A General assumptions and observations

1 Lip-service to the centrality of power — but not reflected in research designs

Anti-corruption is not a promote hand-washing type of intervention. It is essentially and ultimately about power. This is by now a widely-invoked perspective but it has in my view not really informed research designs and funding in sufficient ways beyond a bolted-on, rather general appeal to think politically in intervention design. At the end of the day, AC research still too much builds on implicit conceptual templates from natural sciences or technocratic development interventions (i.e. the classic hand-washing problem to boost hygiene standards) neither of which have power and power relations as a constitutive part of the problem to tackle. We are not in search of a vaccine against corruption, to be deployed in fail-safe ways around the world to eradicate the disease of irresponsible government conduct. Tackling corruption by definition rubs against vested interests and powers. It is about supporting an age-old, continuous struggle for more social justice at particular inflection points. Some privileged players will almost inevitably loose. As a consequence, outright push-back, inventive resistance and shrewd sabotage are to be expected as the norm, rather than as an outlier or occasional side effect. And the forms and efficacy of such a push-back are likely to fully unfold over a longer term, cannot be anticipated and thus require adaptive, sustained responses. As a consequence, anti-corruption interventions may have a performance footprint that is very often altered, or even annulled in the longer-run and at best a jumpy roller-coaster with an upward tendency rather than a straight ladder towards more accountability.[3] All this however is insufficiently reflected in research designs that focus on short-term, fairly immediate (non)impacts, as well as on a narrow set of involved and impacted players (e.g. the hospital patient, the police) rather than the broader surroundings that might be more consequential for longer-term, deeper possibilities of change. And it gives rise to donor ambitions that expect rather clear impact footprints for anti-corruption interventions and related research designs. As a consequence, very few studies seek to follow interventions over a longer-term and very few keep an open mind for capturing unintended impacts and strange ripple effects that might open surprising possibilities for transformation change. Instead they risk to end up suggesting a narrow set of proven interventions that might actually be rather ineffective in the longer run and in other settings.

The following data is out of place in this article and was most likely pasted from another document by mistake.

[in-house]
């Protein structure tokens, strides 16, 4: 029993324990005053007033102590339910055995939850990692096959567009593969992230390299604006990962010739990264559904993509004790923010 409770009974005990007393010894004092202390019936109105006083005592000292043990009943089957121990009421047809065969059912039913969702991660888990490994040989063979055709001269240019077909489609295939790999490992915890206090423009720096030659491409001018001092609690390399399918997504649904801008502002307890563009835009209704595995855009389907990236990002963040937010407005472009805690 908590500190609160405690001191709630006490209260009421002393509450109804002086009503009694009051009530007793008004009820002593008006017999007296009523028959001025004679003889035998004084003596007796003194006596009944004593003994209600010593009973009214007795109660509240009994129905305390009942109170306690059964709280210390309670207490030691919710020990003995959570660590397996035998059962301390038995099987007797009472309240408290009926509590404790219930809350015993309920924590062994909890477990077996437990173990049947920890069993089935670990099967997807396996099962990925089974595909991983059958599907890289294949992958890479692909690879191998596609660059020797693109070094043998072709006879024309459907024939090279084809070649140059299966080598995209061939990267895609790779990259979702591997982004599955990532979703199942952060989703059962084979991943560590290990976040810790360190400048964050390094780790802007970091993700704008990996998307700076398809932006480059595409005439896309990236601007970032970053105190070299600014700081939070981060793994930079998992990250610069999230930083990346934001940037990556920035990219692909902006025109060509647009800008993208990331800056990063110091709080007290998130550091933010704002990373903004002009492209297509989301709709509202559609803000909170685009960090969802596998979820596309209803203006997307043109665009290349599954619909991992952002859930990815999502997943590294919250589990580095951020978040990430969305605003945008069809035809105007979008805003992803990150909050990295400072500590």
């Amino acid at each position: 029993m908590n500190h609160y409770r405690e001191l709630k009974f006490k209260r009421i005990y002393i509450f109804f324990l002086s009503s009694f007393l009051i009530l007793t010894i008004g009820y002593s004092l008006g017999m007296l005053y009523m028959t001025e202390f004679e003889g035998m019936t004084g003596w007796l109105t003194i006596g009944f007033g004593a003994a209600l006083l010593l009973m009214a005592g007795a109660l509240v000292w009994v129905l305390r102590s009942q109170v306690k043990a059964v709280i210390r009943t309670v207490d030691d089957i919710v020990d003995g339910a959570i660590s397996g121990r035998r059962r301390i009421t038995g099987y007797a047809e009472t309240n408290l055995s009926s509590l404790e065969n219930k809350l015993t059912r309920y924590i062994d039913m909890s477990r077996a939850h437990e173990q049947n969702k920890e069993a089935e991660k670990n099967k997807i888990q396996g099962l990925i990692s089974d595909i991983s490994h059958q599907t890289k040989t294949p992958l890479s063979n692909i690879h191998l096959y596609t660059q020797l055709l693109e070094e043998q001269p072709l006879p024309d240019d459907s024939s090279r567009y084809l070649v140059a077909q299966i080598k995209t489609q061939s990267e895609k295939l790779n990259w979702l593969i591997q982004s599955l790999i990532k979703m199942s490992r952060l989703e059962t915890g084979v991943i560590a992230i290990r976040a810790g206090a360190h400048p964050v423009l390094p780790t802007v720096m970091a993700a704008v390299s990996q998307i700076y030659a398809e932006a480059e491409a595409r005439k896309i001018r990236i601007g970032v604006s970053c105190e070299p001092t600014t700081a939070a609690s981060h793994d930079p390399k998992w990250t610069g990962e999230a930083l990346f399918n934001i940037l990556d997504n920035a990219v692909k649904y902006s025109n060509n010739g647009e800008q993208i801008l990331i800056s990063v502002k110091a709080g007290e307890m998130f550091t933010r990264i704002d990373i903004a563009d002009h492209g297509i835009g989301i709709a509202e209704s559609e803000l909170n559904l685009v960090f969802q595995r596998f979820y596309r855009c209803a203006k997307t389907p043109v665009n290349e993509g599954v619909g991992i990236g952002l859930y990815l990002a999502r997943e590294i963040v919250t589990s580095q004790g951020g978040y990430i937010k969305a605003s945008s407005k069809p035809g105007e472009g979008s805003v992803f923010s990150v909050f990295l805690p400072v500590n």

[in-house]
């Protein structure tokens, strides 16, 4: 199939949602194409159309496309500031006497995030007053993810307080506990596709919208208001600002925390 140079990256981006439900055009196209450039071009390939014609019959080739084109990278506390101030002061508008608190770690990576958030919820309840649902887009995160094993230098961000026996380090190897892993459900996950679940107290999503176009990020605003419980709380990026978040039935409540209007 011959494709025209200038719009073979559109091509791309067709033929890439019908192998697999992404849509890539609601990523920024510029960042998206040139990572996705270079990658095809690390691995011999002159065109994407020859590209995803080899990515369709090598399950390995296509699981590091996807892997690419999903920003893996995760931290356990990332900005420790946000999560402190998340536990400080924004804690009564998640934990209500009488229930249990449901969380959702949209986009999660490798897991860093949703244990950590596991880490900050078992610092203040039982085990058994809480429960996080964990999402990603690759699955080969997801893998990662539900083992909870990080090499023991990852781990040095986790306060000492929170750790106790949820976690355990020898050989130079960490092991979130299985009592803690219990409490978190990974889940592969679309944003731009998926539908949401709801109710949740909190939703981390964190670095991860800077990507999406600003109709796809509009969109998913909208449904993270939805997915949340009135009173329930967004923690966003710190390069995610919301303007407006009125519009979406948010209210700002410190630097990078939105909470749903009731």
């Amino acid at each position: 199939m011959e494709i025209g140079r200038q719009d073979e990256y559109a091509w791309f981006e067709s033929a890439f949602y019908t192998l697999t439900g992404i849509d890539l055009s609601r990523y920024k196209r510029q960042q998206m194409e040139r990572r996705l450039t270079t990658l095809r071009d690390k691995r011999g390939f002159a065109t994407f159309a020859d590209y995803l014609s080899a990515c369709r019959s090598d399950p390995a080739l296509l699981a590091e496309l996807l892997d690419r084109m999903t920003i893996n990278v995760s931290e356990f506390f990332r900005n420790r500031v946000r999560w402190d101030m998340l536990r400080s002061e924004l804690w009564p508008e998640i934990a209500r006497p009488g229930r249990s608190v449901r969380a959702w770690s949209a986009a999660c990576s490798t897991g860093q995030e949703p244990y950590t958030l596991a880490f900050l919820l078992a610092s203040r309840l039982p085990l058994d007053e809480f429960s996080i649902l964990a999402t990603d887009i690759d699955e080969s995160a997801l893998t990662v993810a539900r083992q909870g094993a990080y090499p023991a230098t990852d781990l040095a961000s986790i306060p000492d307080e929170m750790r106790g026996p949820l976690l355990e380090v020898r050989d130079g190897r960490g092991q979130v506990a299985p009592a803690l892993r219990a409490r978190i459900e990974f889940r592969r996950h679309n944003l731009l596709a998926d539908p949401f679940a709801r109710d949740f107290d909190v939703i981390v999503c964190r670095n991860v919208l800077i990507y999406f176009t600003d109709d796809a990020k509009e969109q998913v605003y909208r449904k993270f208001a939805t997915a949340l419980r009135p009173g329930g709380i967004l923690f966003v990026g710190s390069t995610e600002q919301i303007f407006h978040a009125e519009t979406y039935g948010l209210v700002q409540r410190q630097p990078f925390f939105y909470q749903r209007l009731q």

2 We cannot tackle or even fully understand corruption by just researching corruption

This builds on Danny Kaufman’s dictum that often one cannot fight corruption by fighting corruption. I think this also applies to corruption research. Arguably, most improvements in governance and integrity have been by-products of other reforms, political opportunism or sectoral transformations through new business models or technologies. All these dynamics and the mechanisms with which they influence corruption are taking place outside the narrow confines of corruption dynamics proper. They are difficult to appreciate and capture by research that focusses almost exclusively on one thin slice of this reality called corruption.